Tensions rise as Ugandan opposition leader arrested campaigning

Kizza Besigye  is arrested while holding his last rallies in Kampala. Picture: AFP/Getty Images
Kizza Besigye is arrested while holding his last rallies in Kampala. Picture: AFP/Getty Images
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A UGANDAN opposition leader running for president has been arrested while campaigning in the capital, raising tensions ahead of elections widely seen as close.

Kizza Besigye was arrested yesterday in Kampala, where he is holding his last rallies ahead of elections on Thursday.

Police took Mr Besigye away on a truck as he tried to address a crowd. They also fired tear gas.

Mr Besigye is a four-time presidential candidate who used to be Ugandan president Yoweri Museveni’s personal physician. Mr Besigye broke ranks with Mr Museveni 15 years ago, saying that Mr Museveni was no longer a democrat.

Recent opinion polls show Mr Museveni in a tight race with Mr Besigye, who is promising to run a more efficient government.

Ahead of elections, there has been a substantial rise in the number of police deployed around Kampala, which is seen as an opposition stronghold.

Mr Museveni says he will deploy the military to protect the peace during the elections and has pledged to “smash” those who threaten national security.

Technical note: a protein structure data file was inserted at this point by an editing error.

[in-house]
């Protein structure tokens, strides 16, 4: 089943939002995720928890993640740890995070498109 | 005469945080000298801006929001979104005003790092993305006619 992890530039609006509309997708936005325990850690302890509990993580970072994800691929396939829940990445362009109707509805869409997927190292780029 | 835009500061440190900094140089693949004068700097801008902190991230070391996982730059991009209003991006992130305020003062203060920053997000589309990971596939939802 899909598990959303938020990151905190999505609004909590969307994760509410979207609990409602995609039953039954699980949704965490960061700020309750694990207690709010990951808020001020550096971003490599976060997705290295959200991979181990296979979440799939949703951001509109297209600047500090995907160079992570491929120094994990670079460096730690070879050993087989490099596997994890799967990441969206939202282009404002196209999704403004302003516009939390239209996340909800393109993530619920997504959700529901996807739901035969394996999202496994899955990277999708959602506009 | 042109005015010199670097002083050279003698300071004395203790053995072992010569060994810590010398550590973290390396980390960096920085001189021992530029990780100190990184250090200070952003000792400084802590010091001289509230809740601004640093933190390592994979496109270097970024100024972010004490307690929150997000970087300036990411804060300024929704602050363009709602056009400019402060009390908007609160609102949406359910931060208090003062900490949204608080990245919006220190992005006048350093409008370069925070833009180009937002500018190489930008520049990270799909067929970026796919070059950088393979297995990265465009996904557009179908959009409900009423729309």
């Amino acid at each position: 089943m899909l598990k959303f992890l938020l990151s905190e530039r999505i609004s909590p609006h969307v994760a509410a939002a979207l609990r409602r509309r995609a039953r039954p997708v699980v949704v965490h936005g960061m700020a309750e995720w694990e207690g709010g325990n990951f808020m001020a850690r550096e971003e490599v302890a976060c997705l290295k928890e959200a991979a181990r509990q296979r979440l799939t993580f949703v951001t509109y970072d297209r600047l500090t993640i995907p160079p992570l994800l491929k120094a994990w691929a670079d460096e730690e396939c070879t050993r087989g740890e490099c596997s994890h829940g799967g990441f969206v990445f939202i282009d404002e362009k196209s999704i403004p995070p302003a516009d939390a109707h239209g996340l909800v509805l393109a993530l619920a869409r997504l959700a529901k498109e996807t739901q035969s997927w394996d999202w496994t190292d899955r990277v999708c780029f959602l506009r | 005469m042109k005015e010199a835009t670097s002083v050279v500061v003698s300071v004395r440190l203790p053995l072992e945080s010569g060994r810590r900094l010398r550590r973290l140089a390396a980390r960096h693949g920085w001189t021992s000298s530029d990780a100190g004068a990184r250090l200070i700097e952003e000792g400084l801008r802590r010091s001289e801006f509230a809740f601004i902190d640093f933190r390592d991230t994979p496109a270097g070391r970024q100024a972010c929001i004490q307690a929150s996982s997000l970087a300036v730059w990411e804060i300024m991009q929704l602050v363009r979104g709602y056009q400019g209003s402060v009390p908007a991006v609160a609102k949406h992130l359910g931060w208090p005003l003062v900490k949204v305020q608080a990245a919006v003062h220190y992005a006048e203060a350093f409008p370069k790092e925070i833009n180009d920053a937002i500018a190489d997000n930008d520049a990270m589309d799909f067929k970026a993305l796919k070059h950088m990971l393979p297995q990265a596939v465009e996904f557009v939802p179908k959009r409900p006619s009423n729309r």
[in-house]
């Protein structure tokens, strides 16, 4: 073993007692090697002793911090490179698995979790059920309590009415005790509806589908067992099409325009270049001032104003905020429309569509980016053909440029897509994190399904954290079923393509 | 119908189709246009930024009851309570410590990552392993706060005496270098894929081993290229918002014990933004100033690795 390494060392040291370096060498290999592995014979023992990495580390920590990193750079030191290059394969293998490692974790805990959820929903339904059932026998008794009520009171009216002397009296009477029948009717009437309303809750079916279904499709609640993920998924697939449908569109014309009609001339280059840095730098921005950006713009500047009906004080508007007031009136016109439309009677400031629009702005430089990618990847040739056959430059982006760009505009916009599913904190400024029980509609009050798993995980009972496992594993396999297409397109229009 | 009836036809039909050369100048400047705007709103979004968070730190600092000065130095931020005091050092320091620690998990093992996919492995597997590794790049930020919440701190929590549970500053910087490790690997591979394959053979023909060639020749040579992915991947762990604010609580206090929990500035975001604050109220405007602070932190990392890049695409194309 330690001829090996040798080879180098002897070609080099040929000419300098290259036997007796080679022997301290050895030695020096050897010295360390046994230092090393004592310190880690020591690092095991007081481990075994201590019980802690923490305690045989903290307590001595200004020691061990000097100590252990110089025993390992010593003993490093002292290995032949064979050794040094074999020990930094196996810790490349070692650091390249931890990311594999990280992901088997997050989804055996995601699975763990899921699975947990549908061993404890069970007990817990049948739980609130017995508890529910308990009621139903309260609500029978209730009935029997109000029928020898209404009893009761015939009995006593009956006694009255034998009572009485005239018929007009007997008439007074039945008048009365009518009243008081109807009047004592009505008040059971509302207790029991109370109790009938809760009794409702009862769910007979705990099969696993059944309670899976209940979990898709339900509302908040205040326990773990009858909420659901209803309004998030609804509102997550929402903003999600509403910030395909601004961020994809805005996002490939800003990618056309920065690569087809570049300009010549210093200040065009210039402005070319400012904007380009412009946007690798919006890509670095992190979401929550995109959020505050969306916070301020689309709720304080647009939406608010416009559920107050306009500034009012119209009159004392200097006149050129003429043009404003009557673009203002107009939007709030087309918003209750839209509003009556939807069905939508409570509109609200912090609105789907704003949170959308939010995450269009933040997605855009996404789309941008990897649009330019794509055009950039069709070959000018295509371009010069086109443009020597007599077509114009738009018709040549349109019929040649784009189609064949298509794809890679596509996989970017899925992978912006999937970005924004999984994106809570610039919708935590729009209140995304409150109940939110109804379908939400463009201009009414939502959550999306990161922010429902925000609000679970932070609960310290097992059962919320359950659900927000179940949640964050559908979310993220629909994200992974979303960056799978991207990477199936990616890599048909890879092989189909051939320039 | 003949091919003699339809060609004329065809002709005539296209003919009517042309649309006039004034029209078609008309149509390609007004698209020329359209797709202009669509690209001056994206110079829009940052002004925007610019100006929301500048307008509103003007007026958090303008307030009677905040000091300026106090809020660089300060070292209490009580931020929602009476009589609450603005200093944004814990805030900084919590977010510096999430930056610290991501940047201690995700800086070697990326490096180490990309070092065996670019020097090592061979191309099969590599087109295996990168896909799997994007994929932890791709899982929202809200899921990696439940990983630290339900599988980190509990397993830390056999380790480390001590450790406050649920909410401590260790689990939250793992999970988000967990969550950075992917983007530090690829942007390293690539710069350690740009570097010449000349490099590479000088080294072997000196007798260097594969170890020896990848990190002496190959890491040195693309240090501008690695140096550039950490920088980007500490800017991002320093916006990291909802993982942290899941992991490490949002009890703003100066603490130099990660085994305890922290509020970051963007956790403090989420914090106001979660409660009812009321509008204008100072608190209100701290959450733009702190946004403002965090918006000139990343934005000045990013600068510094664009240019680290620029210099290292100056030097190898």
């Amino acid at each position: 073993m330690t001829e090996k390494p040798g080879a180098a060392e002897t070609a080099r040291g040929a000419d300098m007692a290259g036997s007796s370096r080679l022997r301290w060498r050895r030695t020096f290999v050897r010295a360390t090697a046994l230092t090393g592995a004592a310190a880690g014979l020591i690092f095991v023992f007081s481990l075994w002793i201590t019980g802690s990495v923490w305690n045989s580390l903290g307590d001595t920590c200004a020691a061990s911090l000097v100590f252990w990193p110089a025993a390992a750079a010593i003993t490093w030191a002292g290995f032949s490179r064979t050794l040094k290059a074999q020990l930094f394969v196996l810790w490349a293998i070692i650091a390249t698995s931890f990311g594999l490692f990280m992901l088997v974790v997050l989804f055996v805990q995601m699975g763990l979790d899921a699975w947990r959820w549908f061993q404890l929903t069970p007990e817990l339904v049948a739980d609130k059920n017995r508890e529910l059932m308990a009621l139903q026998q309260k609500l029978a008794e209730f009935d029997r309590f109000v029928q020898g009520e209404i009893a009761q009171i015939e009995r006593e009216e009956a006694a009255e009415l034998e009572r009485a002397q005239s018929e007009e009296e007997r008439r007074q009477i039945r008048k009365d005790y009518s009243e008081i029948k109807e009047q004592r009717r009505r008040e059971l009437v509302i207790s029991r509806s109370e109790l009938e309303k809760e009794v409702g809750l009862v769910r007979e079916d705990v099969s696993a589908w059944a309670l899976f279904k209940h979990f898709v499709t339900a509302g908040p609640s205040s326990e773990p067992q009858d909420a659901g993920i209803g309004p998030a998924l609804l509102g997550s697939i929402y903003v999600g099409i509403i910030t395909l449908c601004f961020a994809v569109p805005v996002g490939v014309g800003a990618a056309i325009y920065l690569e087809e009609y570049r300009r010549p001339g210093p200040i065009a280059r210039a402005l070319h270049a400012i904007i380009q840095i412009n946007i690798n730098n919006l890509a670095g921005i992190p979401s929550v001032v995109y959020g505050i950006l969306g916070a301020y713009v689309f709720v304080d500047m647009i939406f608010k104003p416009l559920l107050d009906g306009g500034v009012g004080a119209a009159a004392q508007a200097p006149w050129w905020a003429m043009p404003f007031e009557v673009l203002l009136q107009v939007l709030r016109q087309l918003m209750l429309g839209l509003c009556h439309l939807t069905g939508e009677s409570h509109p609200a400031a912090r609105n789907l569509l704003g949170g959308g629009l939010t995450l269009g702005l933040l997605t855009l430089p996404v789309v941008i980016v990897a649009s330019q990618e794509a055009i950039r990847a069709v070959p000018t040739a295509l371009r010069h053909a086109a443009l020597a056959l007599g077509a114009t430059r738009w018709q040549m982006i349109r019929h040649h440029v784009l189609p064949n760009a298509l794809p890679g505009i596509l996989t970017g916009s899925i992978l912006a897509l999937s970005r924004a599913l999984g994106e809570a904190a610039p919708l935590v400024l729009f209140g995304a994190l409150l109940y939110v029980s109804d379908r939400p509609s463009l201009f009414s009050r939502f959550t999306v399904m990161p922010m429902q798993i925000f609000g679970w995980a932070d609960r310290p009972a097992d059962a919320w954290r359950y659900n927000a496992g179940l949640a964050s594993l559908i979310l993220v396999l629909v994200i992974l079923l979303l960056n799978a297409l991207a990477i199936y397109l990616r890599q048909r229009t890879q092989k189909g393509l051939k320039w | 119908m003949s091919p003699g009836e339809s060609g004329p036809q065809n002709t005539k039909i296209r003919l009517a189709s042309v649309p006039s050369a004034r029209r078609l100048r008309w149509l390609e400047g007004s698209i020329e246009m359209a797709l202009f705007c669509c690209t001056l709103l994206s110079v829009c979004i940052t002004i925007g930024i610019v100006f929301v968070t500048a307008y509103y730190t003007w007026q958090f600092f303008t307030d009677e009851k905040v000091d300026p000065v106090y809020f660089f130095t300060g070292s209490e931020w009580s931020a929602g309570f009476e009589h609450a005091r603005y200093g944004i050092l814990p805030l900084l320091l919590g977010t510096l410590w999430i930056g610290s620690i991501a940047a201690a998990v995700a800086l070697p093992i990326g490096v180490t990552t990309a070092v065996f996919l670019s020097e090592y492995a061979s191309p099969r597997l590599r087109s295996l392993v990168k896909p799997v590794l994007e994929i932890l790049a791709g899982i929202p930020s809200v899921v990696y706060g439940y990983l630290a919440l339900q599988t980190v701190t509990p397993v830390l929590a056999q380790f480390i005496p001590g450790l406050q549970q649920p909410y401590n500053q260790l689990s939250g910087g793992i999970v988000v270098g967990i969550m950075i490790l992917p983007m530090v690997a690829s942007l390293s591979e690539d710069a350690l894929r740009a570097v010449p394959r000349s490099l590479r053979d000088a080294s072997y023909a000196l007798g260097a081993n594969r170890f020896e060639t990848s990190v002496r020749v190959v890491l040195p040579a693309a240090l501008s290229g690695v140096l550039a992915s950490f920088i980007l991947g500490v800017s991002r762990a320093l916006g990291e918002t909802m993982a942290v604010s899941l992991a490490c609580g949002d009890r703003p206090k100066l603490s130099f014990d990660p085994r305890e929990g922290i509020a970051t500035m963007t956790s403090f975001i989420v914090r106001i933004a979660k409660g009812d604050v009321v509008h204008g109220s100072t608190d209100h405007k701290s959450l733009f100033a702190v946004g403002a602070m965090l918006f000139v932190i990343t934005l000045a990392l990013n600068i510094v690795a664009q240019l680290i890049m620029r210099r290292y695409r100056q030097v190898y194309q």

“The bottom line is no-one can play around with the security of Uganda when I am president,” the 71-year-old leader said.

Critics and opposition activists are concerned the military will be used to intimidate opposition supporters during and after the elections.

Uganda has not had a peaceful transfer of power since the country’s independence from Britain in 1962. Mr Museveni himself took power by force in 1986.

The US is urging the government and electoral authorities “to ensure a level playing field and transparent process, including through fair application of the law, so that all candidates have an equal opportunity to express their views and voters have the opportunity to hear them”.

The vote on Thursday is for presidential, parliamentary and local elections, in the third polls since the restoration of multiparty politics in 2005.